Get a bicycle," wrote Mark Twain in an essay on his new passion, then conceded "you will not regret it, if you live." Sadly Paul Howard, biking guru and teacher of mountain bike teachers, came more than 100 years too late for Twain. But for current downhill and cross country riders, Howard and his technique are right on time.
Owner and director of ZEP Techniques, based in Whistler, Howard has developed an internationally recognized and utilized training system for mountain bike coaches.
Over the past seven years he's trained more than 600 mountain bike instructors through his courses taught under the title Professional Mountain Bike Instructors (PMBI), program, making it the field's leading qualification in North America.
But achieving this success has been a long process. Howard originally became interested in instructor training while helping to run a mountain bike school in North Carolina. He took two instructor qualifications: one in his home country the U.K. and another in Canada.
"Needless to say the courses were underwhelming," he said. "I'd already developed a lot of ideas myself and I had expectations of what an instructor training course should be like. But you can either whinge about it, or you can do something."
So do something he did. Already in the process of setting up a mountain bike school in Whistler, as well as teaching snowboarding and snowboard instructors in the winter, Howard got to work studying the components of bike riding, as well as teaching theory.
For him, biking technique divided neatly into six fundamental skills: body position and balance, gears and breaking, line selection, direction control, pressure control, timing and coordination. "Every aspect of biking can be organized into one of those six skills, this allows instructors to understand the sport and teach more clearly. It's best if you isolate one skill and do exercises to improve that part of a student's riding. One little technique and their whole riding is improved."
By 2006, Howard was ready to run two instructor courses in Whistler — the courses quickly gained popularity and this year PMBI ran 30.
These days PMBI is recognized across Canada: from Canada Olympic Park, to Kicking Horse to Blue Mountain in Ontario, as well as a growing number of locations elsewhere.
"Recently we trained all the instructors and trail crew at Angel Fire Bike Park in New Mexico. We are looking at New Zealand at the moment too. There's also a real need for instructor training in Australia where we're expanding our current operations, we have three new venues there: Melbourne, the Gold Coast and Brisbane — and we're planning to expand," said Howard.
He and his staff travel internationally to teach PMBI: "Travelling is key for us," said Howard. "If you're going to run an instructor training course, it needs to be widely accessible."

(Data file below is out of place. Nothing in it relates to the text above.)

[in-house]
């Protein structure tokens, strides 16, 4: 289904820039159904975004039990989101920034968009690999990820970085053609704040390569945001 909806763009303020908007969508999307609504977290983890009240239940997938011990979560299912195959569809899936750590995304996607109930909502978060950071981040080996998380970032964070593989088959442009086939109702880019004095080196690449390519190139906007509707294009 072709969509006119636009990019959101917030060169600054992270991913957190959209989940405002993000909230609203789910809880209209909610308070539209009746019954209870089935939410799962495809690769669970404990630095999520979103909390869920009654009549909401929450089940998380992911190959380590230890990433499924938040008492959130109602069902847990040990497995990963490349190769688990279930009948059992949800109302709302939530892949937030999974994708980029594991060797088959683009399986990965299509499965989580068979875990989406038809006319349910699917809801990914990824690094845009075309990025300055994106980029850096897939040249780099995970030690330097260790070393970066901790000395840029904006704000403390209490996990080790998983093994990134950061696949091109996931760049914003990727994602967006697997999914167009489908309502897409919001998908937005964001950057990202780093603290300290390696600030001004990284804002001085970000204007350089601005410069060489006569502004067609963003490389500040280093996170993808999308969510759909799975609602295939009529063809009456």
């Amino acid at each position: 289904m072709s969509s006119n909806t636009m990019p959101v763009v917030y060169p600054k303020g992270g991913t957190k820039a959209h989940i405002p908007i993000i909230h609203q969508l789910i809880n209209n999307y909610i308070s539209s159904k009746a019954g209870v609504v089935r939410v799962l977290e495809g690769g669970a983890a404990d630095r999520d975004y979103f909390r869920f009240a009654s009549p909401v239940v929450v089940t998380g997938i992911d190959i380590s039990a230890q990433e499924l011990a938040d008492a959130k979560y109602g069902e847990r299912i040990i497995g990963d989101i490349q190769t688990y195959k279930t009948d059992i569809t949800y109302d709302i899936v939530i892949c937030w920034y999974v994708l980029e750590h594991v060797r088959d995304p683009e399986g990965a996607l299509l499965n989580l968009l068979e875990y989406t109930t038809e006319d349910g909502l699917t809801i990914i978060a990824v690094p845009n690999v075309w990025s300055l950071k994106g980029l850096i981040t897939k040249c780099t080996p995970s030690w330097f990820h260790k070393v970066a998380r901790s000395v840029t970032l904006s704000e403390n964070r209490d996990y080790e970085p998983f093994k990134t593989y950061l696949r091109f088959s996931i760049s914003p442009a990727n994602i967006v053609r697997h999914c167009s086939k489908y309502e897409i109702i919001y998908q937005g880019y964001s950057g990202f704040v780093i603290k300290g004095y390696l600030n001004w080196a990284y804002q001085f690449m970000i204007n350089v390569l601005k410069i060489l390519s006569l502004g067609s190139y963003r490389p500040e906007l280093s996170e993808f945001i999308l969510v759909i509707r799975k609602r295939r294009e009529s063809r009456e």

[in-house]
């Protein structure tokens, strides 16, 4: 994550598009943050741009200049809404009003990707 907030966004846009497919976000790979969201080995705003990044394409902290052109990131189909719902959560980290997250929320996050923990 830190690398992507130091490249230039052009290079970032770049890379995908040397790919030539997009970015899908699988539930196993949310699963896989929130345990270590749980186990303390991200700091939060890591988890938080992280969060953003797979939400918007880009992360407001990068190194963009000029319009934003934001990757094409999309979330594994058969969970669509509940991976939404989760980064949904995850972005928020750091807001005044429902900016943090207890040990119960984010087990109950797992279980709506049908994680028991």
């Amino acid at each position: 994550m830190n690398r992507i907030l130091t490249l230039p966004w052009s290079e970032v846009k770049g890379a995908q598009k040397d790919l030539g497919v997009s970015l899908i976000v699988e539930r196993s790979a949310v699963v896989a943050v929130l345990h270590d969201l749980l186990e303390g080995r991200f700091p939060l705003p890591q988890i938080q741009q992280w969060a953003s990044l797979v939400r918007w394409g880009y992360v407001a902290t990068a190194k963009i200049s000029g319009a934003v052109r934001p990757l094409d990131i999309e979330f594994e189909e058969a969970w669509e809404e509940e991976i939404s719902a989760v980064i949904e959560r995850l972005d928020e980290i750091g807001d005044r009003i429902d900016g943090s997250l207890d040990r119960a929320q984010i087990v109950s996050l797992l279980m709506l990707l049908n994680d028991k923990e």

When asked where mountain biking is headed, Howard is tentative in his answer: "The sport has grown a lot, but there's still a long way it can go and teaching the sport is still so new. When you look, in comparison, at how long people have been skiing, even just teaching skiing has been around longer than mountain biking!"
Howard believes that mountain biking will continue to become more accessible.
"If you look at the history of the Whistler Bike Park it was originally pretty hard core, you didn't really go there unless you were experienced. But now, you can take a complete beginner up there and they can have a super fun time and not get hurt."
The mountain biking industry, and PMBI in particular, is also under pressure to form an instructors association. "There's an instructors association in many other sports and people feel there should be an association of biking instructors," said Howard. Transmuting his company into the foundation of an association is something he considers seriously: "We essentially already have a board of directors in place and at the end of the summer we'll have an instructor insurance initiative too — which is important. At the moment, any money we make goes back into the course, which means we're already not for profit. We're not an association officially, but we have a virtually identical structure."
However, Howard still has reservations. "It's good to have consistency in teaching the sport — but you still have to be careful of monopolizing. The general public likes a range of products to choose from," and he worries teaching techniques may stop improving if hampered by official red tape.
Whatever happens in the future, Howard hopes to continue bringing biking to the masses.
"Biking is for everyone — it's a lifestyle, not just a hobby. It brings balance into your life — fitness and recreation, unwinding and fun. The sport is easy to get into, and once you've bought a bike, it's free. I believe improving the quality of mountain bike lessons, and the accessibility of trails, are the two ways to get more people into the sport. As more people continue to realize this, mountain biking will go through the roof. I just know it will."
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